Professional Rugby Board (PRB) chair Amanda Blanc says she is committed to the four Welsh regions surviving the coronavirus pandemic.
The PRB was created in 2018 and is responsible for running professional rugby in Wales, representing the regions and Welsh Rugby Union.
Blanc was appointed to the role in December 2019 and says she believes in the regions’ future.
“That was my aspiration at the start and is my aspiration now,” said Blanc.
Blanc, who is originally from Treherbert and was appointed the PRB independent chair after replacing David Lovett, has outlined how the organisation has changed following the effect of Covid-19.
“When I took the role everything seemed normal in the world, the funding and everything else was fairly settled,” said Blanc.
“This (rugby) is unlike many other environments because your revenue was effectively completely switched off overnight.
“It’s brutal, circumstances changed immediately. The PRB’s purpose was to promote professional rugby in Wales and make it a success, suddenly the purpose became Welsh professional rugby’s survival.”
The future remains uncertain with Wales unsure whether they will host internationals in front of crowds in 2020 or how long the regions will be playing behind closed doors.
“It’s impossible to say what is going to happen and we have run so many different scenarios,” added Blanc.
“This situation can’t carry on for a very long time because things like crowds, television and merchandise revenue and sponsorship are so important.
“Crowds, especially at the Principality Stadium, have gone and all the revenue with it. Even in the new normal world, whatever that might be, we don’t know when that will return because we don’t have a vaccine.”
During lockdown, Blanc also became the new Aviva chief executive in July 2020 and combines that role with the PRB voluntary position.
The PRB board is made up of the four professional chairs, two WRU members and two independent voices. In virtual meetings, regions have been battling for their own business interests, while trying to maintain collective agreements.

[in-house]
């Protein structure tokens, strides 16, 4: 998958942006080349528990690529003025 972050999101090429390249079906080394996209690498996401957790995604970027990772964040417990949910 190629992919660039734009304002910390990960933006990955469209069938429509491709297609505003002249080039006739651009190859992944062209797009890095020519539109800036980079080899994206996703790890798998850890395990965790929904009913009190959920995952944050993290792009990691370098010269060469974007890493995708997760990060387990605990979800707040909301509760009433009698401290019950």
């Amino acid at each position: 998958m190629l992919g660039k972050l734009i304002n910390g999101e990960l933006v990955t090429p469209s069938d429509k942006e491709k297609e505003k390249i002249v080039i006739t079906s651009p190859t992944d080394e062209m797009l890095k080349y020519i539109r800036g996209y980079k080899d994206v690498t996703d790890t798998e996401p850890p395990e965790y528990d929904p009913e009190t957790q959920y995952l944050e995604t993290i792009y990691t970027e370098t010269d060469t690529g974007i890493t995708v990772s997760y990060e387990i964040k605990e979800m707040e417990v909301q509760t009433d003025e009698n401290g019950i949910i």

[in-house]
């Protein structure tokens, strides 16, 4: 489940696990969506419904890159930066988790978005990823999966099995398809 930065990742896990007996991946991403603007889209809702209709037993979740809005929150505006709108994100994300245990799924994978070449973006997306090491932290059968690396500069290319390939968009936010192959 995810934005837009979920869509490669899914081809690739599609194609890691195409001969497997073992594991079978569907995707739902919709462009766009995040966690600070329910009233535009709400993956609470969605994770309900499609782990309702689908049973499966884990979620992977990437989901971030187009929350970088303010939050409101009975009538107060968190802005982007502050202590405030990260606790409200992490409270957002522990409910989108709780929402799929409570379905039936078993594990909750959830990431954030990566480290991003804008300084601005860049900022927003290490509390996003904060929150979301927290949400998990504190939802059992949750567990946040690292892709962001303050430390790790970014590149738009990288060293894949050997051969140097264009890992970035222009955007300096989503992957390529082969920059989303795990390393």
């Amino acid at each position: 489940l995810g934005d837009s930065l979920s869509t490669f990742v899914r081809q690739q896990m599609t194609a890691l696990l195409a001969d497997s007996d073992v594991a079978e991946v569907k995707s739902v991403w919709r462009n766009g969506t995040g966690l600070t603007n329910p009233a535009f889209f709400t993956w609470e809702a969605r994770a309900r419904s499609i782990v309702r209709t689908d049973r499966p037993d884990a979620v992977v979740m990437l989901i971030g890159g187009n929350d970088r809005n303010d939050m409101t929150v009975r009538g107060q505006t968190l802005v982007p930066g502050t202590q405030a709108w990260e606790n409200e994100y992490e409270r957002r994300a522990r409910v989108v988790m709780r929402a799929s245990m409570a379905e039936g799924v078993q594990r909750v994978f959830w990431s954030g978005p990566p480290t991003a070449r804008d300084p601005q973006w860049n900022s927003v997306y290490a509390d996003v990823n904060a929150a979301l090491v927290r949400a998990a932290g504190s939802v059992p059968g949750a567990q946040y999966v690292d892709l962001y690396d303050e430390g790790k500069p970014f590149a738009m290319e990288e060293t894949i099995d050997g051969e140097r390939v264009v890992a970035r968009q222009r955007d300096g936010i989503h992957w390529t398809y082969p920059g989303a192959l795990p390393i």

“There are things that frustrate you enormously about that and things you love,” said Blanc.
“The regional chairs and Martyn Phillips and Steve Phillips have huge passion about what they do.
“You want these people to be tribal and competitive, fight for what is right for their teams and businesses, that’s brilliant. The people are charismatic, real characters, that’s what I like.
“When you bring all that together, passionate people with strong opinions, there is an energy.
“There have been moments though I have had my head in my hands, thinking what will happen next. It’s frustrating because everybody wants success.
“The point of being an independent chair is I can be just that. I can sit back, call things out and say we need to come to an agreement and we have been able to do that.
“You don’t do things because they’re easy. The plan is to do great things in a difficult environment. We have started ok but there is more to do.”
The most challenging aspect has been the funding loss for Cardiff Blues, Dragons, Ospreys and Scarlets following the devastating lack of WRU revenue.
The WRU has an annual turnover of £90m with more than half of that generated by international matches. After funding itself, the WRU provides a ring-fenced community game investment of £11.7m while the regional allocation goes through the PRB.
It is understood a projected £26m was allocated for the four sides for the 2020-21 season, pre Covid-19, but that has fallen to less than £4m.
The WRU is seeking to address this with a £20m loan divided between the four regions who will each be liable to repay the debt, a policy announced in June by departing WRU chief executive Martyn Phillips.
Blanc has refused to reveal any official financial figures but outlined the funding process.
“I won’t go into the numbers because they have not been officially published anywhere and in any business there is sensitivity,” said Blanc.